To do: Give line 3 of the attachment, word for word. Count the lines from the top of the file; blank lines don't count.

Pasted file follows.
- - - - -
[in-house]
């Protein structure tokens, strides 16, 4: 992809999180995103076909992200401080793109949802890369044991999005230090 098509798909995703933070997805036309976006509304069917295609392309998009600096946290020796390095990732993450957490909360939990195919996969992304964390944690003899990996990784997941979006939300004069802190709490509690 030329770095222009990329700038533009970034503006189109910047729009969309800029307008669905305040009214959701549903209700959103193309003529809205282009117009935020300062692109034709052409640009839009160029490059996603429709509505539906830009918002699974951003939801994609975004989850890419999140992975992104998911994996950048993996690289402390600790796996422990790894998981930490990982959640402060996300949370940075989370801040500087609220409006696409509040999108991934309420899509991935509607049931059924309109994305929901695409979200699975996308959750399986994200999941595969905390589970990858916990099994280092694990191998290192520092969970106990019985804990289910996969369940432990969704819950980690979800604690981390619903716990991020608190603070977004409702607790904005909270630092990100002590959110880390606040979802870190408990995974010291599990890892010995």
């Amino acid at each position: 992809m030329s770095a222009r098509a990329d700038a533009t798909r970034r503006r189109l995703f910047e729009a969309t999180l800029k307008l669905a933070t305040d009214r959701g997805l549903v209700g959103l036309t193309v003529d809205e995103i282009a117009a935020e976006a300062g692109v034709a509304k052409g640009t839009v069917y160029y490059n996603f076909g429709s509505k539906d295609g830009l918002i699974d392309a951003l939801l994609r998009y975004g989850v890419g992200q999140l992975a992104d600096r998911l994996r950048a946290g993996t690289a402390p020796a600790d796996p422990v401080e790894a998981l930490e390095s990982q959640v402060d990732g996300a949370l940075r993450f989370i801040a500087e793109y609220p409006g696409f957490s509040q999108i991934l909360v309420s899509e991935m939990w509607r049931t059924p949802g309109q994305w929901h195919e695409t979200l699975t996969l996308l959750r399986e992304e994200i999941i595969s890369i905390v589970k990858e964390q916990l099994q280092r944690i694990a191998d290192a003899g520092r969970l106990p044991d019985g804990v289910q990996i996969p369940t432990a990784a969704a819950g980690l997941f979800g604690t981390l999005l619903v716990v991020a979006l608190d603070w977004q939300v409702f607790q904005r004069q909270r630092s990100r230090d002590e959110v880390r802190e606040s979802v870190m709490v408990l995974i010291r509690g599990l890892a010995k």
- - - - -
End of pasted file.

């Amino acid at each position: 992809m030329s770095a222009r098509a990329d700038a533009t798909r970034r503006r189109l995703f910047e729009a969309t999180l800029k307008l669905a933070t305040d009214r959701g997805l549903v209700g959103l036309t193309v003529d809205e995103i282009a117009a935020e976006a300062g692109v034709a509304k052409g640009t839009v069917y160029y490059n996603f076909g429709s509505k539906d295609g830009l918002i699974d392309a951003l939801l994609r998009y975004g989850v890419g992200q999140l992975a992104d600096r998911l994996r950048a946290g993996t690289a402390p020796a600790d796996p422990v401080e790894a998981l930490e390095s990982q959640v402060d990732g996300a949370l940075r993450f989370i801040a500087e793109y609220p409006g696409f957490s509040q999108i991934l909360v309420s899509e991935m939990w509607r049931t059924p949802g309109q994305w929901h195919e695409t979200l699975t996969l996308l959750r399986e992304e994200i999941i595969s890369i905390v589970k990858e964390q916990l099994q280092r944690i694990a191998d290192a003899g520092r969970l106990p044991d019985g804990v289910q990996i996969p369940t432990a990784a969704a819950g980690l997941f979800g604690t981390l999005l619903v716990v991020a979006l608190d603070w977004q939300v409702f607790q904005r004069q909270r630092s990100r230090d002590e959110v880390r802190e606040s979802v870190m709490v408990l995974i010291r509690g599990l890892a010995k």